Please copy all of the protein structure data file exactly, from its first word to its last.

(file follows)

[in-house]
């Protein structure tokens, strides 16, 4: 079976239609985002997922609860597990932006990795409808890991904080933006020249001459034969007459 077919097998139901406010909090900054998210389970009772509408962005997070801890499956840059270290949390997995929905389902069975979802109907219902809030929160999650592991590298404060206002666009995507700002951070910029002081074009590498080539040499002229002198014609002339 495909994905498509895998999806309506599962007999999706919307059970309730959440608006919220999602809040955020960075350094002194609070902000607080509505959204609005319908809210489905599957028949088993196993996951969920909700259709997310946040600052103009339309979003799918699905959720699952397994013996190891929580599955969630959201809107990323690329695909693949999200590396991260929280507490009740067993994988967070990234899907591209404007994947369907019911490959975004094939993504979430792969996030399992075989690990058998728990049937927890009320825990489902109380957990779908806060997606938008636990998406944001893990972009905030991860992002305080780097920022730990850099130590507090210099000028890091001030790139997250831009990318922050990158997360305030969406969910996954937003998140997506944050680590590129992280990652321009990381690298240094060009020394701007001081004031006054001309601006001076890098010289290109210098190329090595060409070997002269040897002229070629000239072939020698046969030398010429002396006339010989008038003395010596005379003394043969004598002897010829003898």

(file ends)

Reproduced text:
[in-house]
């Protein structure tokens, strides 16, 4: 079976239609985002997922609860597990932006990795409808890991904080933006020249001459034969007459 077919097998139901406010909090900054998210389970009772509408962005997070801890499956840059270290949390997995929905389902069975979802109907219902809030929160999650592991590298404060206002666009995507700002951070910029002081074009590498080539040499002229002198014609002339 495909994905498509895998999806309506599962007999999706919307059970309730959440608006919220999602809040955020960075350094002194609070902000607080509505959204609005319908809210489905599957028949088993196993996951969920909700259709997310946040600052103009339309979003799918699905959720699952397994013996190891929580599955969630959201809107990323690329695909693949999200590396991260929280507490009740067993994988967070990234899907591209404007994947369907019911490959975004094939993504979430792969996030399992075989690990058998728990049937927890009320825990489902109380957990779908806060997606938008636990998406944001893990972009905030991860992002305080780097920022730990850099130590507090210099000028890091001030790139997250831009990318922050990158997360305030969406969910996954937003998140997506944050680590590129992280990652321009990381690298240094060009020394701007001081004031006054001309601006001076890098010289290109210098190329090595060409070997002269040897002229070629000239072939020698046969030398010429002396006339010989008038003395010596005379003394043969004598002897010829003898």